Change is the Only Constant

Another Fidelity Charitable study finds the COVID-19 pandemic has accelerated certain trends in giving, including increased use of digital giving tools and a shift in the causes donors see as important. The survey found that many donors are embracing new approaches to giving. For example, nearly 60% of donors made gifts through a charity’s website in 2020, with 18% indicating they did so more frequently than in previous years, while 40% of those who have made a donation in 2021 ranked hunger as one of the top three challenges facing the world (up from 34% pre-pandemic), with access to basic health services coming in second (31%) and the number of donors listing racial discrimination as one of the top three challenges nearly doubling (16% in 2021, from 9% in 2020). The survey also found that donors are increasingly reconsidering their definition of philanthropy. Rather than giving money to charity, for example, half of all donors cited the purchase of products from socially responsible businesses as philanthropy; 20% said they had engaged in impact investing and considered social or environmental factors when making investment decisions; and 70% said they believe it’s important to work for a company that embraces corporate social responsibility.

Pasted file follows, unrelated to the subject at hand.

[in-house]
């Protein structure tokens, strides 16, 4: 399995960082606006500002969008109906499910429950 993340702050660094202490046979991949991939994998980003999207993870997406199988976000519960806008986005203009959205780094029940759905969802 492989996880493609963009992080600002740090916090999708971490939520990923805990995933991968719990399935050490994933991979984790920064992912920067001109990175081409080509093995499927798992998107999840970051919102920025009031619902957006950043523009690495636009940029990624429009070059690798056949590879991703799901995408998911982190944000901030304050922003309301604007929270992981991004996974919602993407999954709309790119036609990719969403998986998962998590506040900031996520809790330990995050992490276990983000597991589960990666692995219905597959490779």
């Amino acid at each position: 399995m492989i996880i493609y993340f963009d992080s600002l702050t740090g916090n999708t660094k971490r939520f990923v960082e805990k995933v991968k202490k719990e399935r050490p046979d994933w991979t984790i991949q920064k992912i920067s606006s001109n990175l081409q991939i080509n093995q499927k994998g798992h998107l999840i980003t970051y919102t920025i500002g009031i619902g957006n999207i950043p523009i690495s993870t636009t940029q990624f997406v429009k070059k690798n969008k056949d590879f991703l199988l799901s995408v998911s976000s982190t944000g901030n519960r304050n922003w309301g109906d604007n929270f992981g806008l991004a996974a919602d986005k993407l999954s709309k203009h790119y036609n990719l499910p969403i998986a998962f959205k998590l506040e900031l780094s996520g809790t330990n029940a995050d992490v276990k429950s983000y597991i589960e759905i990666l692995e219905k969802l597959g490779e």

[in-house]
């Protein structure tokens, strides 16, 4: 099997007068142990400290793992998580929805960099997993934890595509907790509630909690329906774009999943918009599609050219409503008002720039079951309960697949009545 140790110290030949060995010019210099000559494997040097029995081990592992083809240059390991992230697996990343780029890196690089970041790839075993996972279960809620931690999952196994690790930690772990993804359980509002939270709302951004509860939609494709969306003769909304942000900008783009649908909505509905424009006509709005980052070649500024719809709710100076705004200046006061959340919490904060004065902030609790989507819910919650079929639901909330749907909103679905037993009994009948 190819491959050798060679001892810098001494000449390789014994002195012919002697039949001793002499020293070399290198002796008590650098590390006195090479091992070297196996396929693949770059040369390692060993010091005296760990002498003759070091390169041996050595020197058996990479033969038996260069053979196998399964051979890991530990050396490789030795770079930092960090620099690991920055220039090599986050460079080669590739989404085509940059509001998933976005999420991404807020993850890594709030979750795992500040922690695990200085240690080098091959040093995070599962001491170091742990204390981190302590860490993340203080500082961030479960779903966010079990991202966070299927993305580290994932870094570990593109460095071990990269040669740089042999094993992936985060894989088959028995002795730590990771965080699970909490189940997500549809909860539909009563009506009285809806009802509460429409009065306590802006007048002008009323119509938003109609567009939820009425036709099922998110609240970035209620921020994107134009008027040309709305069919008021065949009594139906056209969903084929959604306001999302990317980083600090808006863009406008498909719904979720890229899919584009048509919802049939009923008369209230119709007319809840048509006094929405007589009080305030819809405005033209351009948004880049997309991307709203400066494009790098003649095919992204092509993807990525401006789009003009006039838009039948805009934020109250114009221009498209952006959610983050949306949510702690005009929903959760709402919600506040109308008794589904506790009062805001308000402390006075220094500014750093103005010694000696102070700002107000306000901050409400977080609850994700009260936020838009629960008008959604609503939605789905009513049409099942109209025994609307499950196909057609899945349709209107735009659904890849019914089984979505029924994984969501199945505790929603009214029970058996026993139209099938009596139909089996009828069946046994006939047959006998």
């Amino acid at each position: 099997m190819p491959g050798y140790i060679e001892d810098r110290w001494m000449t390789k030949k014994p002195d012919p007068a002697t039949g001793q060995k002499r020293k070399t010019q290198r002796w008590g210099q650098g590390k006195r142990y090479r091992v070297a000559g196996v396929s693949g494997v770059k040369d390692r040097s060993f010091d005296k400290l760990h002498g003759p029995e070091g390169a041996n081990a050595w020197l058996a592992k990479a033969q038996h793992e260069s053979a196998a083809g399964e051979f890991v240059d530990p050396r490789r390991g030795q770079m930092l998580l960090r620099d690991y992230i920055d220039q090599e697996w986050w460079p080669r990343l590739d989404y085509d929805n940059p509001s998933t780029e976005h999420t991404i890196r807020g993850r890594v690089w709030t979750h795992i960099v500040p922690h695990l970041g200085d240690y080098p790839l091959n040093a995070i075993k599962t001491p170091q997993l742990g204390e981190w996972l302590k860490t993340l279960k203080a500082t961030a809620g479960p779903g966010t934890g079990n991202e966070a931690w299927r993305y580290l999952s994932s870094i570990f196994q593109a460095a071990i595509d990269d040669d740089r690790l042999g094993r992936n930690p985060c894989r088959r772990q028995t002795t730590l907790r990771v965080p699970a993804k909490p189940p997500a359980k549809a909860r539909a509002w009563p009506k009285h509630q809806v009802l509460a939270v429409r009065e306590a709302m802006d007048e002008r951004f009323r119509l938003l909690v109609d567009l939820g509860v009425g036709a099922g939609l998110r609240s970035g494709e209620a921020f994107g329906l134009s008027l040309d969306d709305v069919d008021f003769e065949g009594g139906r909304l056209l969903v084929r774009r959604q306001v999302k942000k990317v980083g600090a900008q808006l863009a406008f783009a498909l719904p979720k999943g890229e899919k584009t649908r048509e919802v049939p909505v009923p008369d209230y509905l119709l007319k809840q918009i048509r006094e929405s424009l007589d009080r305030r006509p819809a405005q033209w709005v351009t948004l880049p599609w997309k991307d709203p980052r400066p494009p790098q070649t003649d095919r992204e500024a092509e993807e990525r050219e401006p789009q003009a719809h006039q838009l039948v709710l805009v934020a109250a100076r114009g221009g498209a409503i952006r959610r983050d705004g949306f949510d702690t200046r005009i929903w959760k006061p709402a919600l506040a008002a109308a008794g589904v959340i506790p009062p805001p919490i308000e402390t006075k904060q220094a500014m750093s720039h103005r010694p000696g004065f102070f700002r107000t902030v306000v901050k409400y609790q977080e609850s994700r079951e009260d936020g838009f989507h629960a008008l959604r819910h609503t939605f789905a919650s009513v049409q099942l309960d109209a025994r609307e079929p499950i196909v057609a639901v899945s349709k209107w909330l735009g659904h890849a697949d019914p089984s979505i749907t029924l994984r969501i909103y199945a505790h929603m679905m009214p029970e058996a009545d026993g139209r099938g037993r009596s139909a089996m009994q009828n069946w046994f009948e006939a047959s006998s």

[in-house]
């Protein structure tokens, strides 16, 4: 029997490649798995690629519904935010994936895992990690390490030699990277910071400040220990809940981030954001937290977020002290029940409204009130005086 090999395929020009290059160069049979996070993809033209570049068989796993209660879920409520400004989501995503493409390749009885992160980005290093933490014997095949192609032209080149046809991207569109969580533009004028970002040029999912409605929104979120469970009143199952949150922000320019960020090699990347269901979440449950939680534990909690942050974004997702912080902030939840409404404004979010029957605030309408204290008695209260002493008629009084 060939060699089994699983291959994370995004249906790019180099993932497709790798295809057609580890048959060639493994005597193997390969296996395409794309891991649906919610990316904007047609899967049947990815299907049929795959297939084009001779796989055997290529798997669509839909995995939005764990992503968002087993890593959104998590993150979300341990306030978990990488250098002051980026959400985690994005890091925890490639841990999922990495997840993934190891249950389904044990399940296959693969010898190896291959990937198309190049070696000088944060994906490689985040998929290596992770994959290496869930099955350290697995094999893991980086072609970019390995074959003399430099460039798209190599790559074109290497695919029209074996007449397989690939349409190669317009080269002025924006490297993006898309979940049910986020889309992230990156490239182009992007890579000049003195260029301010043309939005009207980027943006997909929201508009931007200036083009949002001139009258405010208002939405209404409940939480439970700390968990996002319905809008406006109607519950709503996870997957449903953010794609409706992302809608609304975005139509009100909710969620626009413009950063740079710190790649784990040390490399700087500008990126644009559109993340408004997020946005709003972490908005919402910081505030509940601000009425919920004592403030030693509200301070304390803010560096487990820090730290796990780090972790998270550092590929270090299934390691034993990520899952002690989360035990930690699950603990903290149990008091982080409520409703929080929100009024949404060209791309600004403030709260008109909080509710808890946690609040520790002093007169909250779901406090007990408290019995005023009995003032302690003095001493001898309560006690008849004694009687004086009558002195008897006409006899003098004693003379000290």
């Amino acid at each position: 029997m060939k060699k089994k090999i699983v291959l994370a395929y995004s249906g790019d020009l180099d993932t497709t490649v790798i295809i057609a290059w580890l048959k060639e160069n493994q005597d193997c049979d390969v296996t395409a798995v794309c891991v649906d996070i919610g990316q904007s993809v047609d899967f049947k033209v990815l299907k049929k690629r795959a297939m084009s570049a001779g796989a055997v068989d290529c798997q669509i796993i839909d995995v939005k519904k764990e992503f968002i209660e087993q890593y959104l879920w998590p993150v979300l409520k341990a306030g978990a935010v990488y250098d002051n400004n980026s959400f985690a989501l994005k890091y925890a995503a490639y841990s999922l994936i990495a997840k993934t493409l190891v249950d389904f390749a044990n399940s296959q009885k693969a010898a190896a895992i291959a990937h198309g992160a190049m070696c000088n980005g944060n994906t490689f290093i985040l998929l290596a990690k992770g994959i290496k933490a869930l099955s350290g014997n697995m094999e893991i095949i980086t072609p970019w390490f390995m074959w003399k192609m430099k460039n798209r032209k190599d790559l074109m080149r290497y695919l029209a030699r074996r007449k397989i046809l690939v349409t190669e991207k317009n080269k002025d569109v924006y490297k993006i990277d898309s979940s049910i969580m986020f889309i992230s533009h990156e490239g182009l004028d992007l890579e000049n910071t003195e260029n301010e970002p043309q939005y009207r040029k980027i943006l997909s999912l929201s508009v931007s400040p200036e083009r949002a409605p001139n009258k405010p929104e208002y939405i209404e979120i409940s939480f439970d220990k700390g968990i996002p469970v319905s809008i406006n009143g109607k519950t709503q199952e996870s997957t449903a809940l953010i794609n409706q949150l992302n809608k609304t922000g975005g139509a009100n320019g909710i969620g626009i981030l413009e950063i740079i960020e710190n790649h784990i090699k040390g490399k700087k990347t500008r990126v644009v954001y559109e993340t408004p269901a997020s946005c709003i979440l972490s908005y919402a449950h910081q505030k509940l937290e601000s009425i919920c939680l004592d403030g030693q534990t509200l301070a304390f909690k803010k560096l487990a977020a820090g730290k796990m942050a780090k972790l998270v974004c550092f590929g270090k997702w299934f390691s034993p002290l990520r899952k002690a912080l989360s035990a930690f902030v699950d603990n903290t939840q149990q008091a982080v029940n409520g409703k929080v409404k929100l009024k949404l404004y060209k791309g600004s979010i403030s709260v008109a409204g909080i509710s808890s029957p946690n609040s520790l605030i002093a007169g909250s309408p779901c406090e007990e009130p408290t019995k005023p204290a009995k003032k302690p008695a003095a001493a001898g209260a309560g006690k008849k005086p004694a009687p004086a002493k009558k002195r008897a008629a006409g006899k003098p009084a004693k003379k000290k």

All in the Family

Continuing their deep commitment to conquering pancreatic cancer, Judith Hale, her son, Robert Hale, Jr., and his wife, Karen Hale, have pledged an additional $50 million to Dana-Farber Cancer Institute. This gift, one of the largest single gifts in the Institute’s history, will support the Hale Family Center for Pancreatic Cancer Research, founded in 2016 with $15 million from Judith, Robert, and Karen, and bring the Hale Family’s cumulative support to Dana-Farber to over $80 million. This gift is in honor of Judith Hale’s late husband and Robert Hale, Jr.’s father, Robert T. “Bob” Hale, Sr., a patient of the Institute, who died in 2008. This new gift will enable a wide range of ambitious work in two main areas of pancreatic cancer research: early detection and prevention, and precision medicine and biology.